Summary HMRC has published a note to clarify the interaction between film or television co-productions and the Enterprise Investment Scheme (EIS). In the note, HMRC states that companies participating in a film or television co-production cannot benefit from the EIS unless they are closely related, as they fail to pass the necessary criteria set out in Section 183 of the Income Tax Act 2007 (ITA).
Co-productions In a co-production (i.e. a film or television production involving more than one producer), each co-producer will be responsible for creating a certain part of the production and for raising the necessary finance to fund the production of their part. The respective parts will then be collated into a finished programme or film with the intellectual property created in relation to the programme or film being jointly owned by the co-producers, and income deriving from that programme or film being divided between them.
If a co-producer is responsible for creating more than 50% of the production, they are referred to as a “majority producer”.
Benefitting from EIS The criteria that a company must meet in order to qualify for relief under the EIS are set out in the ITA. To qualify under the EIS, a company must, amongst other things, exist wholly for the purpose of carrying on a “qualifying trade”. A qualifying trade cannot, for the relevant periods set out in ITA, consist wholly or substantially of an “excluded activity”. One such excluded activity is “receiving royalties or licence fees” (s.192(1)(e) ITA).
In the past, HMRC has accepted in some instances that, despite a majority producer receiving royalties or licence fees in relation to a co-production, the majority producer is still eligible to be considered as a qualifying company for the purpose of the EIS. This is because there is an exception set out in s.195(3) ITA which states that if the receipt of royalties or licence fees is attributable to the exploitation of “relevant intangible assets” (in this case, the intellectual property in the co-production), then this will not be considered an excluded activity for the purpose of s.192(1)(e) ITA.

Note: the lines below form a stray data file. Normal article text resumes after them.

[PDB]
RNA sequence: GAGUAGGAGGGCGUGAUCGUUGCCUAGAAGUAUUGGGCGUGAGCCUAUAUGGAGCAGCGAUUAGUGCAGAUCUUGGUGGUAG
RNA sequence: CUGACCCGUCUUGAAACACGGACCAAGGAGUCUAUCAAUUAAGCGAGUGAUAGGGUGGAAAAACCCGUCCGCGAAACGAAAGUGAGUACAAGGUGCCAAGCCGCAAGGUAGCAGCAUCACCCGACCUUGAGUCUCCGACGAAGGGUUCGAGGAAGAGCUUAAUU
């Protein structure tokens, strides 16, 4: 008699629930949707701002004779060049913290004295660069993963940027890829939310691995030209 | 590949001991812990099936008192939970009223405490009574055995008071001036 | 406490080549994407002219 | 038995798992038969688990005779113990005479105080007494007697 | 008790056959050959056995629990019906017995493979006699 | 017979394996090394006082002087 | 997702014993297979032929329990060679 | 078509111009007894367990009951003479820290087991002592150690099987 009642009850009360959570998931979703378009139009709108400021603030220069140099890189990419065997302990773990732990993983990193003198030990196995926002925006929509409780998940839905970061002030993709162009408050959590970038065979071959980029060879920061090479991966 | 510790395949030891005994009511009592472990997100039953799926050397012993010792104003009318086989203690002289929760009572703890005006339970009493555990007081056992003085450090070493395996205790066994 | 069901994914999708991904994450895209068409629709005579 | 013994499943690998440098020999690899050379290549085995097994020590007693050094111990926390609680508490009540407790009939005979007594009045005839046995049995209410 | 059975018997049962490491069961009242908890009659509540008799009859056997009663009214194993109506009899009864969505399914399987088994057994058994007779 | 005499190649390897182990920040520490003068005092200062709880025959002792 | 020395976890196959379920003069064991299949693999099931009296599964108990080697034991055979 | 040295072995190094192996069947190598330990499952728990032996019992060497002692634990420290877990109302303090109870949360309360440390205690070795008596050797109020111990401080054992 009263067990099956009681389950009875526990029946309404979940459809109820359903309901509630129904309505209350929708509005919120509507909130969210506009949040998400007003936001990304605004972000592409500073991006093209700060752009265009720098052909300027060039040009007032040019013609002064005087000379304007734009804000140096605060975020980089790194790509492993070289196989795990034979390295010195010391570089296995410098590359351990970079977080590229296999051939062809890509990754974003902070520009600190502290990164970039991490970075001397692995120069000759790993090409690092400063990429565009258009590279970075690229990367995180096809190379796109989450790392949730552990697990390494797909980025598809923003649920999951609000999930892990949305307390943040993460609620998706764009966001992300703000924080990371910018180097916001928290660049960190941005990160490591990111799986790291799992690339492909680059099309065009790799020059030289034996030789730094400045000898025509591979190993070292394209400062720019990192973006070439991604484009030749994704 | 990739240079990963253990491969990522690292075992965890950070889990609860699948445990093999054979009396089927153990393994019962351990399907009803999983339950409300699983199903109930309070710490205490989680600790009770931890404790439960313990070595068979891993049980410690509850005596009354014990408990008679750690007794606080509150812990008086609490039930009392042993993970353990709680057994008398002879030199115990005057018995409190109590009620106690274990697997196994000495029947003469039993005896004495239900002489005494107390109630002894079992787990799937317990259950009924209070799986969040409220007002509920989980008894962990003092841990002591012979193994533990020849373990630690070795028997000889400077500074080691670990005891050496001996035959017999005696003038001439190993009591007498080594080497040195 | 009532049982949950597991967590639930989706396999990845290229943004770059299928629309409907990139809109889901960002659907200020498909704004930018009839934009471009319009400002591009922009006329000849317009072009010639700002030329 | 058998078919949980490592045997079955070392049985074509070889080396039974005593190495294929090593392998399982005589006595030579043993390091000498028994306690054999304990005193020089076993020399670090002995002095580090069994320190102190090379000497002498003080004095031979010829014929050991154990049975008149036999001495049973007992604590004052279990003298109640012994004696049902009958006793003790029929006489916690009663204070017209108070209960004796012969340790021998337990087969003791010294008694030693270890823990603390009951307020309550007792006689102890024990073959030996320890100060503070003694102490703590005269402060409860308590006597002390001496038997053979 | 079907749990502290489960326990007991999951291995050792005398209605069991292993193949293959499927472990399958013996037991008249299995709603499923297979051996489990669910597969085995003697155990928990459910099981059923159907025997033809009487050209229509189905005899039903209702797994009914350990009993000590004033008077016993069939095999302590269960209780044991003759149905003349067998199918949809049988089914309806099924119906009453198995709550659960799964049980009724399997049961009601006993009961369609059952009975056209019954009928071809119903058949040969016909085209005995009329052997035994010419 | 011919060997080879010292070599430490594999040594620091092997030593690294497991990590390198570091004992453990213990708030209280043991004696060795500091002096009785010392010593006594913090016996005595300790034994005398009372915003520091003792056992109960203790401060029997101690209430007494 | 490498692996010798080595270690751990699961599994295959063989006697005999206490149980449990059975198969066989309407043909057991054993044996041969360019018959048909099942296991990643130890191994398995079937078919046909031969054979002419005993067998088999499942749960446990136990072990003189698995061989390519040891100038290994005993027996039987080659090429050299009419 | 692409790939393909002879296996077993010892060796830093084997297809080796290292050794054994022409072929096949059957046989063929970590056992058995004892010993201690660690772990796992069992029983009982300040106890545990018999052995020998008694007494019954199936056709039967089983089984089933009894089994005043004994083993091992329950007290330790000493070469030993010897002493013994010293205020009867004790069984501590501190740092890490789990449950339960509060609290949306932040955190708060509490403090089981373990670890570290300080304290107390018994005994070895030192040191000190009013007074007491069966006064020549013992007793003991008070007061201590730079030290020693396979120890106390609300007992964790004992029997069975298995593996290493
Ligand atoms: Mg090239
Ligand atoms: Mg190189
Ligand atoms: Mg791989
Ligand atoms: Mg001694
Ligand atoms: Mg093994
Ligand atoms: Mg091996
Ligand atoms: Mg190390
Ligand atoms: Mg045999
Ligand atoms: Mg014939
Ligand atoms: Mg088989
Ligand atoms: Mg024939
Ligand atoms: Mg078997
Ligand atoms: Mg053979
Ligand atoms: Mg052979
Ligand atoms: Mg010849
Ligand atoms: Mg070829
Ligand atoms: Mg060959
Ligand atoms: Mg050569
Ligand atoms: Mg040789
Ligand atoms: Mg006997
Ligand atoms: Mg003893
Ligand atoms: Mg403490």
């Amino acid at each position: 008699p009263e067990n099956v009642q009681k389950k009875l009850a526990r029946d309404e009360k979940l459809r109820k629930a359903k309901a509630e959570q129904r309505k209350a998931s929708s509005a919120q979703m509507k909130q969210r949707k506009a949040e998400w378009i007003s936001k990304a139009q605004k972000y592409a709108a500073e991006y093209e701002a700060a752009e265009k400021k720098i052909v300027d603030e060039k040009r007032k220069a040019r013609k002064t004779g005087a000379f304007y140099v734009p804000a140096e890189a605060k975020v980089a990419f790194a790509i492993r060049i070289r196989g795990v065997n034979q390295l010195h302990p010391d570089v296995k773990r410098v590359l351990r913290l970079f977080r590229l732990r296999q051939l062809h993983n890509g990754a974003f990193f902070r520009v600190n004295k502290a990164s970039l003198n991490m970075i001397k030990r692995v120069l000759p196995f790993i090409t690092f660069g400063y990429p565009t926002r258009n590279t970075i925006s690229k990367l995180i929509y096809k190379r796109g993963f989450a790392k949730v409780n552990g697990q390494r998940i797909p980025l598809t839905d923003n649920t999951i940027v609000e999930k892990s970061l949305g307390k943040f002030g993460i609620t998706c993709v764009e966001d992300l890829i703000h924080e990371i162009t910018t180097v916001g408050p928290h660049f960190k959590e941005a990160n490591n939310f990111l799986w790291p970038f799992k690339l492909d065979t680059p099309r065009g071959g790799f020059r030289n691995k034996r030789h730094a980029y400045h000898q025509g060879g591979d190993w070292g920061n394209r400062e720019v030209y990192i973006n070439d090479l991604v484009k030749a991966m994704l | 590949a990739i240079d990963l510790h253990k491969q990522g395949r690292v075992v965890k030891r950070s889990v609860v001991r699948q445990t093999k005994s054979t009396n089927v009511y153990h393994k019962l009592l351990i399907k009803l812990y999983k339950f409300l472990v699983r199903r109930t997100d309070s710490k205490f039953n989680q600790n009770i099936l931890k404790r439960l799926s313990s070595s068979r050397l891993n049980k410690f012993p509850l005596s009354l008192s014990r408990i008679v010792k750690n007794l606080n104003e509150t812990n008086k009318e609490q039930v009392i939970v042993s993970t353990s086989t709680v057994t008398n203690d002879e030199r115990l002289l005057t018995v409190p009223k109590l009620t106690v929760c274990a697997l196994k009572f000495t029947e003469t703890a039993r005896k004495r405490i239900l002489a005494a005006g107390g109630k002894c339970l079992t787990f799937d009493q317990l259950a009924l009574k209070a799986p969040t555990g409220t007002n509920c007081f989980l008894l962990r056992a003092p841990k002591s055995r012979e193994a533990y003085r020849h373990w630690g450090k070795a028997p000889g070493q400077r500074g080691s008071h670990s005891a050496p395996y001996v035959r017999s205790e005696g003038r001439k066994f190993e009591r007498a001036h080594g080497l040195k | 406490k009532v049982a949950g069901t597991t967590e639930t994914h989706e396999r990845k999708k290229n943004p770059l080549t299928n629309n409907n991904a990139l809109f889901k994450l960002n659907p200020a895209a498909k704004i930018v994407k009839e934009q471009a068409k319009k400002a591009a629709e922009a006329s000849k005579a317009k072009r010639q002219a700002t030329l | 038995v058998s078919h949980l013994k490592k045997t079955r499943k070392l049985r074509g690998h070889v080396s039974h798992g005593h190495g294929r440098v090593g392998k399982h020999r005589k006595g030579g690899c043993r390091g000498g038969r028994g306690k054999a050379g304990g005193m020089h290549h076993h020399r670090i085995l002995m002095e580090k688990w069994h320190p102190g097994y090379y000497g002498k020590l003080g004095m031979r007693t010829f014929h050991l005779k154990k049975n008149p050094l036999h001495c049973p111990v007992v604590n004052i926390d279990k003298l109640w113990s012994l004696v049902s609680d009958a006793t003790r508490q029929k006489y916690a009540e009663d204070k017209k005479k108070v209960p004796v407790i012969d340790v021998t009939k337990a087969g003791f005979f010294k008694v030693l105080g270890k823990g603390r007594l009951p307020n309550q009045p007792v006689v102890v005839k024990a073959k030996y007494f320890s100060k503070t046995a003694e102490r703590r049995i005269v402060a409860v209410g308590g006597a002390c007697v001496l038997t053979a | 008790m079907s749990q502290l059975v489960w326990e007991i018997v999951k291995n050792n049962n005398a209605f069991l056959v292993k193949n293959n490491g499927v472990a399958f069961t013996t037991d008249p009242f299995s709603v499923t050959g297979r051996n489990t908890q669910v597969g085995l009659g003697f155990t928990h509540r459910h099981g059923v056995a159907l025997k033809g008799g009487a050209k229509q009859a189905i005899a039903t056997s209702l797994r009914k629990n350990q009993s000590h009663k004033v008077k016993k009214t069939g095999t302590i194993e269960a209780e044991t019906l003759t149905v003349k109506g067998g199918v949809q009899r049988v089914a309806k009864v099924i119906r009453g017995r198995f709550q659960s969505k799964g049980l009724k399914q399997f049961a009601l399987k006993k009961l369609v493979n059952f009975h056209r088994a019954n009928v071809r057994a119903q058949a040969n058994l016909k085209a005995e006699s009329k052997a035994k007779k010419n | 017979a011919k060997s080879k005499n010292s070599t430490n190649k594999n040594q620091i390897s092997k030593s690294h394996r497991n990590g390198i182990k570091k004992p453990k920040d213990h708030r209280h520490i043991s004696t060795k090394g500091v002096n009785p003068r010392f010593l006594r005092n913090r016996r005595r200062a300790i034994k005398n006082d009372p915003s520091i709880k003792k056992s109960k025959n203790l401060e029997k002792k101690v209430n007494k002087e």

Taking a step back to look at s.183 ITA However, HMRC’s new guidance states that before considering the applicability of s.192 ITA and s.195 ITA, consideration must first be given to the provisions of s.183 ITA.
S.183 states that for a company to be eligible for the EIS, only that company or a qualifying 90% subsidiary of that company should be carrying on the relevant qualifying trade. In the case of a co-production, the qualifying trade is being carried out by both the co-producer hoping for EIS eligibility and the other co-producer.
It is possible that such other co-producer could be a qualifying 90% subsidiary of the co-producer hoping for EIS eligibility. To meet this requirement though, the co-producer hoping for EIS eligibility would have to hold at least 90% of the share capital, voting rights and economic interest in its fellow co-producer. Given that co-productions usually arise where independent companies, often in separate jurisdictions, collaborate, this scenario would be unusual.
Qualifying 90% subsidiaries aside, HMRC has concluded that, despite a co-production resulting in a single product, the product’s creation is as a consequence of the trade of a potentially EIS qualifying company being partially conducted by another person, and therefore the eligibility test set out in s.183 is failed.
Additional clarifications HMRC also confirmed in its note that these rules will apply whether the production is a qualifying co-production (as defined by s.1186 and s.1216AI Corporation Tax Act 2009) or an unofficial co-production.
However, the clarified rules do not affect a qualifying co-production’s entitlement to film or television tax relief.
Conclusion Where the tax benefits of EIS relief are key for attracting investors, producers will now have to balance the advantages that relief confers against the loss of the benefits afforded by co-production structures. That will likely result in a single producer with various production activities outsourced.